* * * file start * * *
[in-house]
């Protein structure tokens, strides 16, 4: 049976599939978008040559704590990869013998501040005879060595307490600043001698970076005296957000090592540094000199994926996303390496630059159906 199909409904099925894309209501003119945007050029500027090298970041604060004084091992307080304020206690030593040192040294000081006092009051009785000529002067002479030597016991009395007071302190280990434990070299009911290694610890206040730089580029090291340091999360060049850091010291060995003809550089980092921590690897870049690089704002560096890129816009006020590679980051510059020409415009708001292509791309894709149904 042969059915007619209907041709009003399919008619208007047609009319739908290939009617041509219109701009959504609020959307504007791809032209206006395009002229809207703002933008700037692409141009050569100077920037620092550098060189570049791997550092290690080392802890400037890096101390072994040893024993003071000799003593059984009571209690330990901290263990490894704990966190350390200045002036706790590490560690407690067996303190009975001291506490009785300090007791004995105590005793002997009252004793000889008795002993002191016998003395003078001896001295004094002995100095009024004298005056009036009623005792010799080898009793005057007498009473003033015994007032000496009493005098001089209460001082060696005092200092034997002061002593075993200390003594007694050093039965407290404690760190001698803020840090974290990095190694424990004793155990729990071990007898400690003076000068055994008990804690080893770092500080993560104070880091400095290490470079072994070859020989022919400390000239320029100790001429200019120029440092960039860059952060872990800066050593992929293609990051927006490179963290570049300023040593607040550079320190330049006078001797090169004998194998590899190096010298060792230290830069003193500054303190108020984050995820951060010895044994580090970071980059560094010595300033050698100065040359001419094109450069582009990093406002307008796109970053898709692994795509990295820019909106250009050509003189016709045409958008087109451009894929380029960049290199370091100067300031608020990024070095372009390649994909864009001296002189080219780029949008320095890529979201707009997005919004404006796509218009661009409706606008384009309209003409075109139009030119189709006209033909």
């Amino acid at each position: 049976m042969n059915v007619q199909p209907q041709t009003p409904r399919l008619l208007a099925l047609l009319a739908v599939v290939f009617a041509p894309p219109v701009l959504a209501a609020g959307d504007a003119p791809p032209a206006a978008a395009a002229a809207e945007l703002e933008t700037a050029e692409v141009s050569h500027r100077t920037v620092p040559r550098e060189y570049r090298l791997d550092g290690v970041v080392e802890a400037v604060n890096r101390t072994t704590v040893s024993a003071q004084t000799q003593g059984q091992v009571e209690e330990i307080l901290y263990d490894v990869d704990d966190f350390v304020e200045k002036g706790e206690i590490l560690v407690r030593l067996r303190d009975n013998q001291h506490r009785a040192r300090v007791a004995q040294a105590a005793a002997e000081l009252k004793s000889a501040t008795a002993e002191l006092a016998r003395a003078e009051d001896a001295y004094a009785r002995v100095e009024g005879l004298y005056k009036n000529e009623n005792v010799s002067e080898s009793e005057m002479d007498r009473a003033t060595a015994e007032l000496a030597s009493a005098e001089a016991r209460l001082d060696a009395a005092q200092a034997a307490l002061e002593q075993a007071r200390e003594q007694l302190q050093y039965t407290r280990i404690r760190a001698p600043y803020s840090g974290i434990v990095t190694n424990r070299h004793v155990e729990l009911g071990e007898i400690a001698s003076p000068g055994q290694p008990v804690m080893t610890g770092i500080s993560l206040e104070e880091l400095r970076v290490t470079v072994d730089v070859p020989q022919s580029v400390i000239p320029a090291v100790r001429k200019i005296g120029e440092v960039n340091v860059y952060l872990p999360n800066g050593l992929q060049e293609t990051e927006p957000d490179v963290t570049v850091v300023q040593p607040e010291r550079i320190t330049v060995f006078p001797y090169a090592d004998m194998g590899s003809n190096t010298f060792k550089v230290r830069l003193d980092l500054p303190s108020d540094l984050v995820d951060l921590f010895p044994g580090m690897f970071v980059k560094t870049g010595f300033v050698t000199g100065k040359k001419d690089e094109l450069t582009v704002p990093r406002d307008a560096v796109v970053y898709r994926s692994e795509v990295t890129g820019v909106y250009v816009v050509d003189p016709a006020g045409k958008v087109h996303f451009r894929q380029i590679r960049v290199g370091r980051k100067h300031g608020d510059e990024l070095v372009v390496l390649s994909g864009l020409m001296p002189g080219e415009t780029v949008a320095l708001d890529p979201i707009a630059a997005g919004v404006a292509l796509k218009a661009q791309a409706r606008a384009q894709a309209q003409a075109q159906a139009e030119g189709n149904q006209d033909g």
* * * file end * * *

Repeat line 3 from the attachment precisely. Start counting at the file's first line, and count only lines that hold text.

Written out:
């Amino acid at each position: 049976m042969n059915v007619q199909p209907q041709t009003p409904r399919l008619l208007a099925l047609l009319a739908v599939v290939f009617a041509p894309p219109v701009l959504a209501a609020g959307d504007a003119p791809p032209a206006a978008a395009a002229a809207e945007l703002e933008t700037a050029e692409v141009s050569h500027r100077t920037v620092p040559r550098e060189y570049r090298l791997d550092g290690v970041v080392e802890a400037v604060n890096r101390t072994t704590v040893s024993a003071q004084t000799q003593g059984q091992v009571e209690e330990i307080l901290y263990d490894v990869d704990d966190f350390v304020e200045k002036g706790e206690i590490l560690v407690r030593l067996r303190d009975n013998q001291h506490r009785a040192r300090v007791a004995q040294a105590a005793a002997e000081l009252k004793s000889a501040t008795a002993e002191l006092a016998r003395a003078e009051d001896a001295y004094a009785r002995v100095e009024g005879l004298y005056k009036n000529e009623n005792v010799s002067e080898s009793e005057m002479d007498r009473a003033t060595a015994e007032l000496a030597s009493a005098e001089a016991r209460l001082d060696a009395a005092q200092a034997a307490l002061e002593q075993a007071r200390e003594q007694l302190q050093y039965t407290r280990i404690r760190a001698p600043y803020s840090g974290i434990v990095t190694n424990r070299h004793v155990e729990l009911g071990e007898i400690a001698s003076p000068g055994q290694p008990v804690m080893t610890g770092i500080s993560l206040e104070e880091l400095r970076v290490t470079v072994d730089v070859p020989q022919s580029v400390i000239p320029a090291v100790r001429k200019i005296g120029e440092v960039n340091v860059y952060l872990p999360n800066g050593l992929q060049e293609t990051e927006p957000d490179v963290t570049v850091v300023q040593p607040e010291r550079i320190t330049v060995f006078p001797y090169a090592d004998m194998g590899s003809n190096t010298f060792k550089v230290r830069l003193d980092l500054p303190s108020d540094l984050v995820d951060l921590f010895p044994g580090m690897f970071v980059k560094t870049g010595f300033v050698t000199g100065k040359k001419d690089e094109l450069t582009v704002p990093r406002d307008a560096v796109v970053y898709r994926s692994e795509v990295t890129g820019v909106y250009v816009v050509d003189p016709a006020g045409k958008v087109h996303f451009r894929q380029i590679r960049v290199g370091r980051k100067h300031g608020d510059e990024l070095v372009v390496l390649s994909g864009l020409m001296p002189g080219e415009t780029v949008a320095l708001d890529p979201i707009a630059a997005g919004v404006a292509l796509k218009a661009q791309a409706r606008a384009q894709a309209q003409a075109q159906a139009e030119g189709n149904q006209d033909g």